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Queen's recommendation having been signified—


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Select Committees

5 pm

The President of the Council and Leader of the House of Commons (Mr. Robin Cook): I beg to move,

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Mr. Speaker: I understand that with this, it will be convenient to discuss motion No. 8:

European Standing Committees

That the following amendments be made to Standing Order No. 119 (European Standing Committees):

In the Table, in the column 'Principal subject matter', leave out 'Agriculture, Fisheries and Food', and insert 'Environment, Food and Rural Affairs'.
In the Table, in the column 'Principal subject matter', leave out 'Environment, Transport and the Regions', and insert 'Transport, Local Government and the Regions'.
In the Table, in the column 'Principal subject matter', leave out 'Scottish, Welsh', and insert 'Scotland, Wales'.
In the Table, in the column 'Principal subject matter', leave out 'Social Security', and insert 'Work and Pensions'.
In the Table, in the column 'Principal subject matter', leave out 'Education and Employment', and insert 'Education and Skills'.

Mr. Cook: It may be convenient for the House, especially as so many hon. Members are heading in that direction, if I say that an explanatory memorandum is available in the Vote Office that details the terms and significance of the motion. During last Thursday's debate on programming, the right hon. and learned Member for Sleaford and North Hykeham (Mr. Hogg) suggested that an explanatory memorandum would have been valuable. I am pleased to say that we have been able to respond, and I hope that colleagues who read that testimonial to him will appreciate it. For technical and legal reasons, we have not yet resolved whether we can put it on the Order Paper, but we shall continue to consider that.

I can be brief, because I believe that the motion reflects a broad consensus in many quarters of the House, although I may not carry everyone with me on that. I discussed the motion with the three senior Members appointed by the Liaison Committee in the previous Parliament to continue the work of preparing for the Select Committees and, save for one modest change of detail, the motion fully implements the table and schedule that they presented to me. I hope that the motion will achieve consensus and gain the support of the House.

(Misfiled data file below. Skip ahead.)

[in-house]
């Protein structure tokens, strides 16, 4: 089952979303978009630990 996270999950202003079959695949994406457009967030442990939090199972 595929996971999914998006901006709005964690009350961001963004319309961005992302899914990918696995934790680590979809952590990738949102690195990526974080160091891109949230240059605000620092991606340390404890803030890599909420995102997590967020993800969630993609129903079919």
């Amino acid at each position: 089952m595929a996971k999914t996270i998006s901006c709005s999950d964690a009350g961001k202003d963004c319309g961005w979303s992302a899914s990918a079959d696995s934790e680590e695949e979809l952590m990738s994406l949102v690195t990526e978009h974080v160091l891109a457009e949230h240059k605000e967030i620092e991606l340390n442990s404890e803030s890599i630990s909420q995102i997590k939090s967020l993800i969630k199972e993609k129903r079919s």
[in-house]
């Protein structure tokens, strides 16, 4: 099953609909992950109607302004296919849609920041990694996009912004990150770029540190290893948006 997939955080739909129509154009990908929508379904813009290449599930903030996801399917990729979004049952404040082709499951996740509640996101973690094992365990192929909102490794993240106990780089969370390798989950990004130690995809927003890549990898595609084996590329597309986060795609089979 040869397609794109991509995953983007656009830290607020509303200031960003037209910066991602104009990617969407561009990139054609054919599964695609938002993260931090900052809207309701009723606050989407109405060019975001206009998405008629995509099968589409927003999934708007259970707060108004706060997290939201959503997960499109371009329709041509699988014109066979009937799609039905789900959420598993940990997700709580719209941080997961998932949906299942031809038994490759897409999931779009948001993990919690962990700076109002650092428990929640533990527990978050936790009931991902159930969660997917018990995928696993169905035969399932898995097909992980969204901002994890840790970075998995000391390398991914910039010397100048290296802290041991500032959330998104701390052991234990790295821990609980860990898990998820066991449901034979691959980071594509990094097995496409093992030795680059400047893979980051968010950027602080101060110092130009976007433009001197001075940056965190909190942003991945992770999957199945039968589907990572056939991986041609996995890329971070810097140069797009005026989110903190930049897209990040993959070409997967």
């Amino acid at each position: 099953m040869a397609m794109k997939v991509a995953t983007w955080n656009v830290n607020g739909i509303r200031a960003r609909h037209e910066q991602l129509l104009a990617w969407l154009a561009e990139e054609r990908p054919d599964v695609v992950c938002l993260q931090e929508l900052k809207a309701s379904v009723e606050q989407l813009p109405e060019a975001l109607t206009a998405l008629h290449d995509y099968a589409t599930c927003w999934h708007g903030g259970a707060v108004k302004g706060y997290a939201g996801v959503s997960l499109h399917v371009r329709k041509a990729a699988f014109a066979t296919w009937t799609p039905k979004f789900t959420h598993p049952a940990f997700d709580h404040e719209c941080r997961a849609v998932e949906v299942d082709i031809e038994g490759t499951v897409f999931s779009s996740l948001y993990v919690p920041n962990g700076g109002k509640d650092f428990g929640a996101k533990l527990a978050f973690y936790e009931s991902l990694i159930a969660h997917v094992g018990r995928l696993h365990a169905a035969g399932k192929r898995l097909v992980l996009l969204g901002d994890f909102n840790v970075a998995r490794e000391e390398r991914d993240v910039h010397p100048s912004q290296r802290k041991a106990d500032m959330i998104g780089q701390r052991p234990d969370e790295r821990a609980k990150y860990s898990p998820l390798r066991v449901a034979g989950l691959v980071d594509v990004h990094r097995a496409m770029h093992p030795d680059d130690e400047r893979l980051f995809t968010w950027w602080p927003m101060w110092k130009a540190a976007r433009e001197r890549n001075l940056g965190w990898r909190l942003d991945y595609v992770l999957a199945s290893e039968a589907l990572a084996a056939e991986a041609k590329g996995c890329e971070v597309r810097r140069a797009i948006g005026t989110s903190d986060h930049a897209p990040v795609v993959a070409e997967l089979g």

The motion has two main consequences. First, it will reconfigure the departmental Select Committees so that they track the departmental changes in Whitehall. I anticipate no disagreement with that, especially given the modest attendance. Plainly, those who remain fully understand such matters and know perfectly well that there is no point in having departmental Select Committees that reflect the Departments of the previous Parliament rather than those of this. I hope that hon. Members will support that.

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The motion's second main consequence is several modest but important steps that will give Select Committees more freedom and flexibility over their arrangements in two principal ways. First, Select Committees will have the freedom to appoint Sub-Committees. Until now, we have specified by a decision of the House which departmental Select Committees can form a Sub-Committee. Given the importance and stability of Select Committees, that is now unnecessary and old fashioned. We are leaving it to Select Committees to decide for themselves whether forming a Sub-Committee at a particular time and on a particular issue would be of value. That must be right.

Secondly, we are giving every Select Committee the right to form a Joint Committee with any other Select Committee. Again, hitherto, a specific decision of the House was required to enable a Select Committee to form a Joint Committee. Last year, Liaison Committee reports drew attention to the fact that the evolution of government towards joined-up government had created cross-cutting initiatives that were difficult for a Select Committee to track in isolation. They advocated more flexibility in enabling Select Committees to track joined-up government through Joint Committees. The motion gives Select Committees the freedom to form Joint Committees.

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